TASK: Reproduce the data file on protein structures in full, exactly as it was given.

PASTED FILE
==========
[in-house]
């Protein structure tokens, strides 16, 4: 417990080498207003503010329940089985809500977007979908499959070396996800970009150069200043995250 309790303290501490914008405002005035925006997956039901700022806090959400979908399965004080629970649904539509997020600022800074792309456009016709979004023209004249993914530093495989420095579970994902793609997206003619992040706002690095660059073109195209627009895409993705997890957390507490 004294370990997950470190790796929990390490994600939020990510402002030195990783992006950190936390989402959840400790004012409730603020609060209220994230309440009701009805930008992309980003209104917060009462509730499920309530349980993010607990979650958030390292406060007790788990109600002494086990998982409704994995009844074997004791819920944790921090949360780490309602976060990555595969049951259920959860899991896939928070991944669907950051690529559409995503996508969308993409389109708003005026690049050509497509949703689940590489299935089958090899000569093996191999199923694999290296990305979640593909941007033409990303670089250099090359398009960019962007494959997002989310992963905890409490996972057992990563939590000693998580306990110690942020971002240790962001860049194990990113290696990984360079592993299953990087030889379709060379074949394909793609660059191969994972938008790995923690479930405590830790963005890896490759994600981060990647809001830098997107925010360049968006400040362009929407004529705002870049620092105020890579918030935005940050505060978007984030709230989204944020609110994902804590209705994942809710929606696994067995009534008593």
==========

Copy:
[in-house]
């Protein structure tokens, strides 16, 4: 417990080498207003503010329940089985809500977007979908499959070396996800970009150069200043995250 309790303290501490914008405002005035925006997956039901700022806090959400979908399965004080629970649904539509997020600022800074792309456009016709979004023209004249993914530093495989420095579970994902793609997206003619992040706002690095660059073109195209627009895409993705997890957390507490 004294370990997950470190790796929990390490994600939020990510402002030195990783992006950190936390989402959840400790004012409730603020609060209220994230309440009701009805930008992309980003209104917060009462509730499920309530349980993010607990979650958030390292406060007790788990109600002494086990998982409704994995009844074997004791819920944790921090949360780490309602976060990555595969049951259920959860899991896939928070991944669907950051690529559409995503996508969308993409389109708003005026690049050509497509949703689940590489299935089958090899000569093996191999199923694999290296990305979640593909941007033409990303670089250099090359398009960019962007494959997002989310992963905890409490996972057992990563939590000693998580306990110690942020971002240790962001860049194990990113290696990984360079592993299953990087030889379709060379074949394909793609660059191969994972938008790995923690479930405590830790963005890896490759994600981060990647809001830098997107925010360049968006400040362009929407004529705002870049620092105020890579918030935005940050505060978007984030709230989204944020609110994902804590209705994942809710929606696994067995009534008593």